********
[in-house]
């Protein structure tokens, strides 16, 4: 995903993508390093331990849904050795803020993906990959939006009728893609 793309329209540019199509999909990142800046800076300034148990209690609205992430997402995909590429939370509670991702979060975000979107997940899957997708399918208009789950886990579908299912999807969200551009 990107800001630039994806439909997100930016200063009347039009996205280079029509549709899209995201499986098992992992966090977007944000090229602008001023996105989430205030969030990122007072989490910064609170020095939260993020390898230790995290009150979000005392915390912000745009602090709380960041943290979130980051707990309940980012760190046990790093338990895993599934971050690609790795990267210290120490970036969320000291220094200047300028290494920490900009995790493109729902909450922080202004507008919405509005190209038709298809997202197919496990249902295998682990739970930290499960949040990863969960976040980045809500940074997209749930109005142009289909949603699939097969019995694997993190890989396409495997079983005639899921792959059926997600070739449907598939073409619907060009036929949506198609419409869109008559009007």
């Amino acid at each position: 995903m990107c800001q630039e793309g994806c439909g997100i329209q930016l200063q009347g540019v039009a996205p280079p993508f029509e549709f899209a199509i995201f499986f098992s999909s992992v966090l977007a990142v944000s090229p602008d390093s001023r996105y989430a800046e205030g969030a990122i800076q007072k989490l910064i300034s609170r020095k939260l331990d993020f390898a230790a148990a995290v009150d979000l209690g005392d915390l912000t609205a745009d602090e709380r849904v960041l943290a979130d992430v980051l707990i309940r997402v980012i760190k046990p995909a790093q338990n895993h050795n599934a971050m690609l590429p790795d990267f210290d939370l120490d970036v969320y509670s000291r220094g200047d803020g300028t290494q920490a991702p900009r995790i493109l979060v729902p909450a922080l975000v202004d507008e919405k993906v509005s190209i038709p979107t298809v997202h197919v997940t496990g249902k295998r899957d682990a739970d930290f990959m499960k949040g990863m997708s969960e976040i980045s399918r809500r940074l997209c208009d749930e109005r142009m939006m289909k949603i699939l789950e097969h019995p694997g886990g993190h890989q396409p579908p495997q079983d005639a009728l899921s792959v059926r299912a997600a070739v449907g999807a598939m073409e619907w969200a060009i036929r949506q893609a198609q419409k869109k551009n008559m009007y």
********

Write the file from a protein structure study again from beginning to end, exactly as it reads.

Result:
[in-house]
């Protein structure tokens, strides 16, 4: 995903993508390093331990849904050795803020993906990959939006009728893609 793309329209540019199509999909990142800046800076300034148990209690609205992430997402995909590429939370509670991702979060975000979107997940899957997708399918208009789950886990579908299912999807969200551009 990107800001630039994806439909997100930016200063009347039009996205280079029509549709899209995201499986098992992992966090977007944000090229602008001023996105989430205030969030990122007072989490910064609170020095939260993020390898230790995290009150979000005392915390912000745009602090709380960041943290979130980051707990309940980012760190046990790093338990895993599934971050690609790795990267210290120490970036969320000291220094200047300028290494920490900009995790493109729902909450922080202004507008919405509005190209038709298809997202197919496990249902295998682990739970930290499960949040990863969960976040980045809500940074997209749930109005142009289909949603699939097969019995694997993190890989396409495997079983005639899921792959059926997600070739449907598939073409619907060009036929949506198609419409869109008559009007």
């Amino acid at each position: 995903m990107c800001q630039e793309g994806c439909g997100i329209q930016l200063q009347g540019v039009a996205p280079p993508f029509e549709f899209a199509i995201f499986f098992s999909s992992v966090l977007a990142v944000s090229p602008d390093s001023r996105y989430a800046e205030g969030a990122i800076q007072k989490l910064i300034s609170r020095k939260l331990d993020f390898a230790a148990a995290v009150d979000l209690g005392d915390l912000t609205a745009d602090e709380r849904v960041l943290a979130d992430v980051l707990i309940r997402v980012i760190k046990p995909a790093q338990n895993h050795n599934a971050m690609l590429p790795d990267f210290d939370l120490d970036v969320y509670s000291r220094g200047d803020g300028t290494q920490a991702p900009r995790i493109l979060v729902p909450a922080l975000v202004d507008e919405k993906v509005s190209i038709p979107t298809v997202h197919v997940t496990g249902k295998r899957d682990a739970d930290f990959m499960k949040g990863m997708s969960e976040i980045s399918r809500r940074l997209c208009d749930e109005r142009m939006m289909k949603i699939l789950e097969h019995p694997g886990g993190h890989q396409p579908p495997q079983d005639a009728l899921s792959v059926r299912a997600a070739v449907g999807a598939m073409e619907w969200a060009i036929r949506q893609a198609q419409k869109k551009n008559m009007y």